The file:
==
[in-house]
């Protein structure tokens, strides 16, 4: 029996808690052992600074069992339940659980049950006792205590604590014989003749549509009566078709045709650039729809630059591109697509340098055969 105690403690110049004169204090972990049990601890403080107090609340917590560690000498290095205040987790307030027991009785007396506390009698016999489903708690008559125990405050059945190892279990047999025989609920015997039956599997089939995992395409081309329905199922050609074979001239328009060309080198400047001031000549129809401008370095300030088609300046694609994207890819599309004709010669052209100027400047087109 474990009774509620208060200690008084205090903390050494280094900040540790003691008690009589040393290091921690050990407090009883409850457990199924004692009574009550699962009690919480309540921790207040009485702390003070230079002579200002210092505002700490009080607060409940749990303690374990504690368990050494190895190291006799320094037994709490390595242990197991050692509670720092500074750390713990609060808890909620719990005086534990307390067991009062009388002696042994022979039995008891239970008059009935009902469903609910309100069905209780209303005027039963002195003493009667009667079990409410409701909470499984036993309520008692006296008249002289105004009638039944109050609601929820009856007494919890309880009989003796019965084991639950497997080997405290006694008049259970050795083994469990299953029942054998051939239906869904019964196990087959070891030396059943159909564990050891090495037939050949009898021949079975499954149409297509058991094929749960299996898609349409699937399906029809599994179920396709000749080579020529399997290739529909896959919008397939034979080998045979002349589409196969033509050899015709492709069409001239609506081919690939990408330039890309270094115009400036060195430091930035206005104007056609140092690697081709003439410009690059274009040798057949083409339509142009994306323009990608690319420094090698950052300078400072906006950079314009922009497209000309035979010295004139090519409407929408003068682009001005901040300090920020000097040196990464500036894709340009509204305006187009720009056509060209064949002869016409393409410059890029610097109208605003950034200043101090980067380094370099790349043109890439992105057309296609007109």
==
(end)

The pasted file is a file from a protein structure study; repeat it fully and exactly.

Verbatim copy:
[in-house]
């Protein structure tokens, strides 16, 4: 029996808690052992600074069992339940659980049950006792205590604590014989003749549509009566078709045709650039729809630059591109697509340098055969 105690403690110049004169204090972990049990601890403080107090609340917590560690000498290095205040987790307030027991009785007396506390009698016999489903708690008559125990405050059945190892279990047999025989609920015997039956599997089939995992395409081309329905199922050609074979001239328009060309080198400047001031000549129809401008370095300030088609300046694609994207890819599309004709010669052209100027400047087109 474990009774509620208060200690008084205090903390050494280094900040540790003691008690009589040393290091921690050990407090009883409850457990199924004692009574009550699962009690919480309540921790207040009485702390003070230079002579200002210092505002700490009080607060409940749990303690374990504690368990050494190895190291006799320094037994709490390595242990197991050692509670720092500074750390713990609060808890909620719990005086534990307390067991009062009388002696042994022979039995008891239970008059009935009902469903609910309100069905209780209303005027039963002195003493009667009667079990409410409701909470499984036993309520008692006296008249002289105004009638039944109050609601929820009856007494919890309880009989003796019965084991639950497997080997405290006694008049259970050795083994469990299953029942054998051939239906869904019964196990087959070891030396059943159909564990050891090495037939050949009898021949079975499954149409297509058991094929749960299996898609349409699937399906029809599994179920396709000749080579020529399997290739529909896959919008397939034979080998045979002349589409196969033509050899015709492709069409001239609506081919690939990408330039890309270094115009400036060195430091930035206005104007056609140092690697081709003439410009690059274009040798057949083409339509142009994306323009990608690319420094090698950052300078400072906006950079314009922009497209000309035979010295004139090519409407929408003068682009001005901040300090920020000097040196990464500036894709340009509204305006187009720009056509060209064949002869016409393409410059890029610097109208605003950034200043101090980067380094370099790349043109890439992105057309296609007109």